A former US negotiator has said that Iran’s Foreign Minister Mohammad Javad Zarif is a strategic thinker with unique characteristics and that the personal diplomacy he pursued during nuclear talks on the balcony of a Vienna hotel and through his tweets was very productive.
Hillary Mann Leverett served – in the Clinton Administration – as Political Advisor for Middle East, Central Asian and African issues [for the US Mission to the United Nations], Associate Director for Near Eastern Affairs at the National Security Council, and Special Assistant to the Ambassador at the US embassy in Cairo. She also worked in the US embassies in Saudi Arabia, the United Arab Emirates, Qatar, Egypt and Israel [in 1990-1991].
From 2001 to 2003, she was one of US diplomats who negotiated with Iranian officials over Afghanistan, Alqaeda and Iraq.
Tolou magazine – an Iranian weekly – has published an interview with Mrs. Leverett. IFP has translated into English the Farsi version of her remarks in the interview:
As a negotiator, how do you evaluate the Vienna talks?
Interaction between the United States and Iran was the core of nuclear talks, and such interaction helped the talks produce a result. In the meantime, these multi-lateral talks allowed the US to encourage fellow Western delegations to play a bigger role [in the talks] as it [Washington] was seeking to slow things down and pile pressure on Iran. This was evident in the final week of the talks in Vienna when the US was trying to meet a July 9 deadline.
In Washington, some analysts believed that it was the Iranian side which used this tactic to prod other P5+1 delegations to play a larger role. They argued that the Iranian delegation was encouraging Russia to insist that a UN Security Council resolution [on Iran] should lift conventional arms embargoes and other sanctions against Iran.
But my experience from the time I was a member of the US Mission to the United Nations tells me that Zarif and Lavrov know each other well from their previous stints in New York. I think they knew well about the interests of their respective governments as far as the provisions of [the UN Security Council] resolution went.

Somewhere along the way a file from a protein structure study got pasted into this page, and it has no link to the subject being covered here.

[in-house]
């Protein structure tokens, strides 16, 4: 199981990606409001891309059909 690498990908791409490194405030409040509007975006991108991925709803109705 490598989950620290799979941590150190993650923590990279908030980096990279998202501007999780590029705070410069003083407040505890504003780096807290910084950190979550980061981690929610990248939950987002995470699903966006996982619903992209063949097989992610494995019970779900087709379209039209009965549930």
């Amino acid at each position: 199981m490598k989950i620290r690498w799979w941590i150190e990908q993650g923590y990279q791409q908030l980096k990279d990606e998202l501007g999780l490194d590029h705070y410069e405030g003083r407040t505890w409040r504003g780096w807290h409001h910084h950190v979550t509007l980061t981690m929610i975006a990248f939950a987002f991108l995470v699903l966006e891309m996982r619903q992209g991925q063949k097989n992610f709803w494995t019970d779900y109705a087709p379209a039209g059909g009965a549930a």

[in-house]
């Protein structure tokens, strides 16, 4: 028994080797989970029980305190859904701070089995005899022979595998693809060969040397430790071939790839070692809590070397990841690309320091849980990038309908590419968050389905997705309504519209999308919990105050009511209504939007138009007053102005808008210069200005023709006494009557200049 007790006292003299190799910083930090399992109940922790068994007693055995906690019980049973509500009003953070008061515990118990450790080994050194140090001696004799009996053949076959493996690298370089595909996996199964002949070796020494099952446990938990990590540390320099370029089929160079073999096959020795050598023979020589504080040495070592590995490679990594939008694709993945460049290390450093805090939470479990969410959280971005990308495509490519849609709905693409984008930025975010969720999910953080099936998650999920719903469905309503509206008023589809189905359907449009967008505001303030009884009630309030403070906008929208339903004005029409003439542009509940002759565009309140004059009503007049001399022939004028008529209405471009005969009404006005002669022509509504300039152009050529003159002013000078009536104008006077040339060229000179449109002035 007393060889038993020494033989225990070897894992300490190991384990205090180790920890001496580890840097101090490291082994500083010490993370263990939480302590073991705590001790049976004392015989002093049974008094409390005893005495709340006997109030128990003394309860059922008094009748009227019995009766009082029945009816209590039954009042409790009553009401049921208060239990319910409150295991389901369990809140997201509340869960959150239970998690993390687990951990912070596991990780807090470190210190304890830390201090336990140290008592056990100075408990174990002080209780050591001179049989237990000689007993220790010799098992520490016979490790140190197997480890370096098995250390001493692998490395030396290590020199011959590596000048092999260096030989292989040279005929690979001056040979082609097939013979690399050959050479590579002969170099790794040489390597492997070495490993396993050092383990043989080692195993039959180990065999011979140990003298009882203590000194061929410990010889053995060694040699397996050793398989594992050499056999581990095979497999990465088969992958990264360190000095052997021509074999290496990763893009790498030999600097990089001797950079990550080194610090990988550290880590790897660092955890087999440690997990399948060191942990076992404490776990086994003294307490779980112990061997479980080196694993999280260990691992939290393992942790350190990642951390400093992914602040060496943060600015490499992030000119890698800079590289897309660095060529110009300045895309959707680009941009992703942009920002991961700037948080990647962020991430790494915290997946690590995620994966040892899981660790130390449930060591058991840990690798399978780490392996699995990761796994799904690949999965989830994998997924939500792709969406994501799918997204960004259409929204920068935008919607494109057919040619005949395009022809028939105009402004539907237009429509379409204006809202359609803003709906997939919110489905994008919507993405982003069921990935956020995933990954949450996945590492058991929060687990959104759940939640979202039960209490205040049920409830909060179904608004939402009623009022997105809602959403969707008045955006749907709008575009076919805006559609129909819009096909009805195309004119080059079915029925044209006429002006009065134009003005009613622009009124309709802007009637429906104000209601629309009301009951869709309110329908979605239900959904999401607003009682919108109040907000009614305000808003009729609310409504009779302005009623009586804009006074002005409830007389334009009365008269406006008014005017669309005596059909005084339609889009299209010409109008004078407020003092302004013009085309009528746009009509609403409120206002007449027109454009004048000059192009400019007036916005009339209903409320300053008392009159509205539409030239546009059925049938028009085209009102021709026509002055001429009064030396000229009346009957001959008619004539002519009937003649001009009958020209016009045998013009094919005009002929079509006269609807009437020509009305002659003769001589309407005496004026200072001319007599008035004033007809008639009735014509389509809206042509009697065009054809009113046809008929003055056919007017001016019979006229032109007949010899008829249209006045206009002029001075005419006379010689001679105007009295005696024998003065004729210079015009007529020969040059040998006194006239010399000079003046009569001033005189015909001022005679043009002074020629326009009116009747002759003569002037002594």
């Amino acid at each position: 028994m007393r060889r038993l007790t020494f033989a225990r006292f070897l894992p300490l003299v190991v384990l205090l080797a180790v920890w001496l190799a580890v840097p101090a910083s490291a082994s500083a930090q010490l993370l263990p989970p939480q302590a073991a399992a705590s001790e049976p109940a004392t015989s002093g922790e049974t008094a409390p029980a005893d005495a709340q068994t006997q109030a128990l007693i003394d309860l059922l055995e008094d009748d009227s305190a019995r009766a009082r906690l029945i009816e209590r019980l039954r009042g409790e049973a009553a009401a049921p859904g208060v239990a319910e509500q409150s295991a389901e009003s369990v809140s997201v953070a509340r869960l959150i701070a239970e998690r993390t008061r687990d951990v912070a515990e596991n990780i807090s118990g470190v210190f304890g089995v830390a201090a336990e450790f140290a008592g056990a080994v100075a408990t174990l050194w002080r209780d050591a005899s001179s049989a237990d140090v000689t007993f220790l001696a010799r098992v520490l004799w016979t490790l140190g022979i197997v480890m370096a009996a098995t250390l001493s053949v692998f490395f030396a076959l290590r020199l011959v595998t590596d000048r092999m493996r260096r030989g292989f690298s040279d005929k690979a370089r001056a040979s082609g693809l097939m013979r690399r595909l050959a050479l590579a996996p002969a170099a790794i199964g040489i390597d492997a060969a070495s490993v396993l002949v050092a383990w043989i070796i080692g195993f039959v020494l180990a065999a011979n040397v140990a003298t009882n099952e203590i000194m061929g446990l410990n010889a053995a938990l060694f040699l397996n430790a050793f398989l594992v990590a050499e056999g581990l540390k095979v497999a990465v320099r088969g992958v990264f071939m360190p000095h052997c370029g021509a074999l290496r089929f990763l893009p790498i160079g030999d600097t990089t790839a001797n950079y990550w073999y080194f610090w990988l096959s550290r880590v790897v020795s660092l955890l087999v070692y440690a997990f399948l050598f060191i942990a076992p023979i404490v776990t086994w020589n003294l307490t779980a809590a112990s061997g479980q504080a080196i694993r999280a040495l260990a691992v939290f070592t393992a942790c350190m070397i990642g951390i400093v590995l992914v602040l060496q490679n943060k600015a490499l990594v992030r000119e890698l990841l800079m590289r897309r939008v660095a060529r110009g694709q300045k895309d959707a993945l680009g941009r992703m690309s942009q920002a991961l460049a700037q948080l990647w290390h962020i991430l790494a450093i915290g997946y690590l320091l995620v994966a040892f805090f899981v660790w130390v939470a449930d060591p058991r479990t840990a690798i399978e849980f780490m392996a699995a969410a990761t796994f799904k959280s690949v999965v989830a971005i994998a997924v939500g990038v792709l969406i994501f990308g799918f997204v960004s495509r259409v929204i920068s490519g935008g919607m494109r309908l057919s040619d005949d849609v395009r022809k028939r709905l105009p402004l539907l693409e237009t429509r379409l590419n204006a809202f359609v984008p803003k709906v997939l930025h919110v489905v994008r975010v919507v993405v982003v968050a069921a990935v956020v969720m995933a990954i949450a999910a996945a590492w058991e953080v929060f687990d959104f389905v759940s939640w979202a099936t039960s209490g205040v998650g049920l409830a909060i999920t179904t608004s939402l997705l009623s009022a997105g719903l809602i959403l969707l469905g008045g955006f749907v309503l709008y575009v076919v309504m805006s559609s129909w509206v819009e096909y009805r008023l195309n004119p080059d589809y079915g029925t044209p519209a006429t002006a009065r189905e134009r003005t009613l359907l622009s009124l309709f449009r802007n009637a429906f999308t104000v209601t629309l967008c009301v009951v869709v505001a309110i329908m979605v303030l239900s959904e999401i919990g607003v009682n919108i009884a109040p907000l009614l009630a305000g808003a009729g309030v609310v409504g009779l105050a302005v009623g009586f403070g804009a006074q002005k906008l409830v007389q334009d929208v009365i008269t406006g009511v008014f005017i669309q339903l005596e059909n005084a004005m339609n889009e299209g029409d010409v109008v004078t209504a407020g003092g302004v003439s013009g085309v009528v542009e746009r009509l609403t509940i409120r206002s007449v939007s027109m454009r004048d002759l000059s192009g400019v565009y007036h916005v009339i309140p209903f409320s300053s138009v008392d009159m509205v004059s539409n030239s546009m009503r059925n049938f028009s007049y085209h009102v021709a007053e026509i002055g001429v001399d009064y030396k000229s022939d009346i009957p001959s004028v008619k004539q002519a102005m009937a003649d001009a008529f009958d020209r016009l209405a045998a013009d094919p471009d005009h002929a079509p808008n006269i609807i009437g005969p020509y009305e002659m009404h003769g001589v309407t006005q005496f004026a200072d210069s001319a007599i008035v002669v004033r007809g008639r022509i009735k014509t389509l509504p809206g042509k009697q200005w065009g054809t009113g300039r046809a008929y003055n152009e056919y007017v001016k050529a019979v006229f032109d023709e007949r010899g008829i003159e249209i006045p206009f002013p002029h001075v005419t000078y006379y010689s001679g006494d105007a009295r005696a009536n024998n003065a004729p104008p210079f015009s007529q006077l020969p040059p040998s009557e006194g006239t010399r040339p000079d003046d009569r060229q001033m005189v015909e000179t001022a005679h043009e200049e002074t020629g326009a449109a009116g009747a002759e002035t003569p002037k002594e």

As you know, Mr. Zarif showed up at the balcony of Vienna’s Coburg Palace hotel and talked with reporters during nuclear talks or he tweeted his message to the world. What’s your take on such diplomacy?
After [an agreement on] a set of parameters [that outline the nuclear restrictions, monitoring and verification, and sanctions relief in a final Joint Comprehensive Plan of Action] was announced in Lausanne in early April, the American side launched a massive media campaign on its own preferred interpretation of those parameters in a bid to gradually instill its own view into the [minds] of the world public opinion.
The US built on this [campaign] to say that Iran has gone back on the commitments it agreed in Lausanne to honor. In turn, Mr. Zarif’s “personal diplomacy”, including his appearance on the balcony of Coburg Palace hotel and his Twitter messages, together with the media diplomacy efforts of the Iranian team was very much productive.
As a negotiator, what’s your take on the performance of the Iranian delegation headed by Mr. Zarif?
Since the appointment of Mr. Zarif as foreign minister, I predicted that personal relations between Zarif and [US Secretary of State John] Kerry would matter greatly as far as the conclusion of the talks was concerned. My experience in working with Dr. Zarif over Afghanistan in 2001-2003 suggests that he is one of the most fascinating and knowledgeable strategic thinkers one can have interaction with. I think it was – and still is – the reason why John Kerry wanted to spend more time with Zarif than with any other foreign minister.
Nonetheless, the international order has changed dramatically compared with the 2001-2003 period when I had the opportunity to work with Dr. Zarif. Between the end of Cold War era and 2003, the US was the unrivaled superpower of the world. Today the world is getting multi-polarized and it is not enough for Iran or any other country to solely have constructive ties with the US to protect its own interests.